Pets are Not Good Gifts for Children
With all of the care, expense, and responsibility of owning a new pet, gifting them to a child has a detrimental effect. While the child may be excited at seeing a new cute and cuddly pet to play with, they soon can become tiresome or bored like they would with a toy. As a result, they are unwilling to put in the time and effort to care appropriately for their pet, which usually leads to a parent or guardian having to bear the burden of responsibility.
Children, unfortunately, only want to enjoy things like petting, playing, and giving treats to new pets. They don’t usually want to help with house or obedience training, cleaning up messes, or can take pets to the vet when needed. Due to this negligence, returning or losing a pet can also cause trauma for children.
Another aspect of having a pet for a child is knowing the particular temperament or breed of the animal. Some pets can exert unwanted behaviors and need adequate training or not bode well with children, so they don’t make great family pets. Unfortunately, those purchasing the pet most likely do not have all the facts or are fully aware of what animals would make the best pets for children, so it is better to air on the side of caution and avoid purchasing at all.
The Role of Breeders and Shelters
Mawoo Pets states that breeders and shelters reserve the right to decline purchases for new pets when they cannot verify that the owner will provide the pet with good home life. Responsibility extends to breeders and pet shelters. They need to educate people about specific pet breeds, the commitment necessary to care for a pet, and any other facts they can provide to someone looking to own a pet.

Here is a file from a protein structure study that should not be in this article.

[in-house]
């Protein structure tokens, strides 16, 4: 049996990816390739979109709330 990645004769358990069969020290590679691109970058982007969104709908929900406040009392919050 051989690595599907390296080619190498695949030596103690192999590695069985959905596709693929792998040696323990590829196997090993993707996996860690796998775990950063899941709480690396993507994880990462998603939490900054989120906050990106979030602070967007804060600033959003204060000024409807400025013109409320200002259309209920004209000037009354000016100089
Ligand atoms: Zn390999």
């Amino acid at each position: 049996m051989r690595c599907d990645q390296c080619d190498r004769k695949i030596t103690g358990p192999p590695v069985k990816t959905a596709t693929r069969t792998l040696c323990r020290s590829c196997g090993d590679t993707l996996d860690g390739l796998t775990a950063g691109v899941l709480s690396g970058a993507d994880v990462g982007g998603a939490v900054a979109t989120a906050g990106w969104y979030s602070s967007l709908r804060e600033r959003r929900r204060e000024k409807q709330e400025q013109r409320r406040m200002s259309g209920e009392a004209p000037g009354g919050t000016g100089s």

Meetings should happen with the potential owners, so at any point, if a pet is being purchased or adopted as a gift, the process should not continue. Breeders or shelters need to explain to people wanting to buy pets as gifts that they need to meet with the person who will be the valid owner and deter those wishing to purchase pets as surprise gifts.
Breeders understand that if a pet is given a gift, they are more likely to be returned, especially after the holiday season. Those impulse purchases can be returned, but returning a pet is a whole different situation. Any breeder or animal shelter should take on the authority to decline people from purchasing a new animal to gift to someone else.
If you desire to purchase a pet as a gift for someone, you should be 100% sure that they will be a fantastic pet owner. And, don’t surprise anyone with a pet as a gift. Instead, bring up the idea of pet ownership on multiple occasions, have them visit the breeder or shelter with you to find the perfect pet for you if they want one.
It is best to leave the owners to be the ones to purchase their pet, so they are fully prepared for the commitment and responsibility so that as a result, they can provide their pet with the love and affection needed for a long, happy and healthy life.